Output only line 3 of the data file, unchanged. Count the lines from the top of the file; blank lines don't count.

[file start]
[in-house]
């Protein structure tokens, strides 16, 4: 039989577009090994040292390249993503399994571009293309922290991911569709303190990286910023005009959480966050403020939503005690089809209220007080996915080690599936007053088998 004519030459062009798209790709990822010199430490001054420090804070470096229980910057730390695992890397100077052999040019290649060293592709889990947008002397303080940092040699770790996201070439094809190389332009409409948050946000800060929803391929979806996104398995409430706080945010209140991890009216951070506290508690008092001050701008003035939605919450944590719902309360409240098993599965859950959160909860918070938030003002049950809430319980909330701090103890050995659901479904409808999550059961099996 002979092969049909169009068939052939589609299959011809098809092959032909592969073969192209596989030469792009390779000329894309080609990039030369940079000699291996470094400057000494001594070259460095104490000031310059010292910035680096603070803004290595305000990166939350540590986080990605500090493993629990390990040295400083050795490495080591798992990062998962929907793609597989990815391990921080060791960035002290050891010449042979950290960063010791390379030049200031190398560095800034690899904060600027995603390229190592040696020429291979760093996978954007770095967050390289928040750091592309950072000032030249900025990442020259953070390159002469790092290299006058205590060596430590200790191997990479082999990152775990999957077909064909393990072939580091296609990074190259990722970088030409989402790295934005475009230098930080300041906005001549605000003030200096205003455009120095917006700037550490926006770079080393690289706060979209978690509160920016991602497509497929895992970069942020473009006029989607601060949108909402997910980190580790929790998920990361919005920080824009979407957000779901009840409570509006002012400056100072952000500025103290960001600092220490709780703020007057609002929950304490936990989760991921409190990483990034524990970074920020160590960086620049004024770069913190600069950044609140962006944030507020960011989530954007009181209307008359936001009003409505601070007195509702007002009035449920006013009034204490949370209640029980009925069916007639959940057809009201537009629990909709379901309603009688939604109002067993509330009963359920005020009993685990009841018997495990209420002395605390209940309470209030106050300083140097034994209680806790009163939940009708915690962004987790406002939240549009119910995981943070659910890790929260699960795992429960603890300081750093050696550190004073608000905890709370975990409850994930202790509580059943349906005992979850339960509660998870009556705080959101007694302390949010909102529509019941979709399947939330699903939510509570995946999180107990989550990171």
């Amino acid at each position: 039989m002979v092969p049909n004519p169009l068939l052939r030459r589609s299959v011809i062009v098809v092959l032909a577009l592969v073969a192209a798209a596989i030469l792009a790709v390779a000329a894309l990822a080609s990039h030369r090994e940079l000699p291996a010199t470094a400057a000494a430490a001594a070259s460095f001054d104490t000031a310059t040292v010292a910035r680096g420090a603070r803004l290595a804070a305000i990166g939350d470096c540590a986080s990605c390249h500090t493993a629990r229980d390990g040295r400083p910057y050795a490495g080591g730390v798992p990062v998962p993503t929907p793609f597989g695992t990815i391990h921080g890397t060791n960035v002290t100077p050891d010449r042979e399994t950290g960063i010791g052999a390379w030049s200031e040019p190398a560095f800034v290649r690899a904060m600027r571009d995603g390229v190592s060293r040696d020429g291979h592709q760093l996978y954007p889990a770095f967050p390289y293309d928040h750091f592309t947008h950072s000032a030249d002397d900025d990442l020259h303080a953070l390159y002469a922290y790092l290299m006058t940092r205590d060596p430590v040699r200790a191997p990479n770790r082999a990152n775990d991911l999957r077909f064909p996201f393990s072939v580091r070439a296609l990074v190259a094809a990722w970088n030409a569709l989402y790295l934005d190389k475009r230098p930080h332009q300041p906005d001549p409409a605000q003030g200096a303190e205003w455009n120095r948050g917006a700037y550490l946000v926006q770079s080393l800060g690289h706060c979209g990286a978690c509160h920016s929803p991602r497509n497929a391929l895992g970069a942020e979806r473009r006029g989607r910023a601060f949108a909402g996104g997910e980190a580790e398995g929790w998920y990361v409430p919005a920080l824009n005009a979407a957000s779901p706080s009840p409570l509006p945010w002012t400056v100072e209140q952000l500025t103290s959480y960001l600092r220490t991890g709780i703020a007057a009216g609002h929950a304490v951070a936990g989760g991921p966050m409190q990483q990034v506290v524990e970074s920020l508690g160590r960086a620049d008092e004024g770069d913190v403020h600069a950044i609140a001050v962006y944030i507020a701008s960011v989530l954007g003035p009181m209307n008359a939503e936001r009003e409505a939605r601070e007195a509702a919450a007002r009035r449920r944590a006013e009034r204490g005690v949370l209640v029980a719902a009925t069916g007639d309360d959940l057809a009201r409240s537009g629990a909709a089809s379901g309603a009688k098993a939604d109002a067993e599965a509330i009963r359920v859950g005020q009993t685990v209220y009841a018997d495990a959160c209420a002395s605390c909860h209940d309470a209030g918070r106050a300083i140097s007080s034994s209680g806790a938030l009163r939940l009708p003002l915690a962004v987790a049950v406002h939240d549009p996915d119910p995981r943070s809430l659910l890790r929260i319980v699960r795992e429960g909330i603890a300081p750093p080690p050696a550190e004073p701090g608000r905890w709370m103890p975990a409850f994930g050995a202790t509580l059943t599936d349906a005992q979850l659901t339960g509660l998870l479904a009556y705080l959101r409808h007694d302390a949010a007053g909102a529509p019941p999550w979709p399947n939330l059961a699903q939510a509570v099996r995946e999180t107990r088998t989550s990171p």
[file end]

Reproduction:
């Amino acid at each position: 039989m002979v092969p049909n004519p169009l068939l052939r030459r589609s299959v011809i062009v098809v092959l032909a577009l592969v073969a192209a798209a596989i030469l792009a790709v390779a000329a894309l990822a080609s990039h030369r090994e940079l000699p291996a010199t470094a400057a000494a430490a001594a070259s460095f001054d104490t000031a310059t040292v010292a910035r680096g420090a603070r803004l290595a804070a305000i990166g939350d470096c540590a986080s990605c390249h500090t493993a629990r229980d390990g040295r400083p910057y050795a490495g080591g730390v798992p990062v998962p993503t929907p793609f597989g695992t990815i391990h921080g890397t060791n960035v002290t100077p050891d010449r042979e399994t950290g960063i010791g052999a390379w030049s200031e040019p190398a560095f800034v290649r690899a904060m600027r571009d995603g390229v190592s060293r040696d020429g291979h592709q760093l996978y954007p889990a770095f967050p390289y293309d928040h750091f592309t947008h950072s000032a030249d002397d900025d990442l020259h303080a953070l390159y002469a922290y790092l290299m006058t940092r205590d060596p430590v040699r200790a191997p990479n770790r082999a990152n775990d991911l999957r077909f064909p996201f393990s072939v580091r070439a296609l990074v190259a094809a990722w970088n030409a569709l989402y790295l934005d190389k475009r230098p930080h332009q300041p906005d001549p409409a605000q003030g200096a303190e205003w455009n120095r948050g917006a700037y550490l946000v926006q770079s080393l800060g690289h706060c979209g990286a978690c509160h920016s929803p991602r497509n497929a391929l895992g970069a942020e979806r473009r006029g989607r910023a601060f949108a909402g996104g997910e980190a580790e398995g929790w998920y990361v409430p919005a920080l824009n005009a979407a957000s779901p706080s009840p409570l509006p945010w002012t400056v100072e209140q952000l500025t103290s959480y960001l600092r220490t991890g709780i703020a007057a009216g609002h929950a304490v951070a936990g989760g991921p966050m409190q990483q990034v506290v524990e970074s920020l508690g160590r960086a620049d008092e004024g770069d913190v403020h600069a950044i609140a001050v962006y944030i507020a701008s960011v989530l954007g003035p009181m209307n008359a939503e936001r009003e409505a939605r601070e007195a509702a919450a007002r009035r449920r944590a006013e009034r204490g005690v949370l209640v029980a719902a009925t069916g007639d309360d959940l057809a009201r409240s537009g629990a909709a089809s379901g309603a009688k098993a939604d109002a067993e599965a509330i009963r359920v859950g005020q009993t685990v209220y009841a018997d495990a959160c209420a002395s605390c909860h209940d309470a209030g918070r106050a300083i140097s007080s034994s209680g806790a938030l009163r939940l009708p003002l915690a962004v987790a049950v406002h939240d549009p996915d119910p995981r943070s809430l659910l890790r929260i319980v699960r795992e429960g909330i603890a300081p750093p080690p050696a550190e004073p701090g608000r905890w709370m103890p975990a409850f994930g050995a202790t509580l059943t599936d349906a005992q979850l659901t339960g509660l998870l479904a009556y705080l959101r409808h007694d302390a949010a007053g909102a529509p019941p999550w979709p399947n939330l059961a699903q939510a509570v099996r995946e999180t107990r088998t989550s990171p």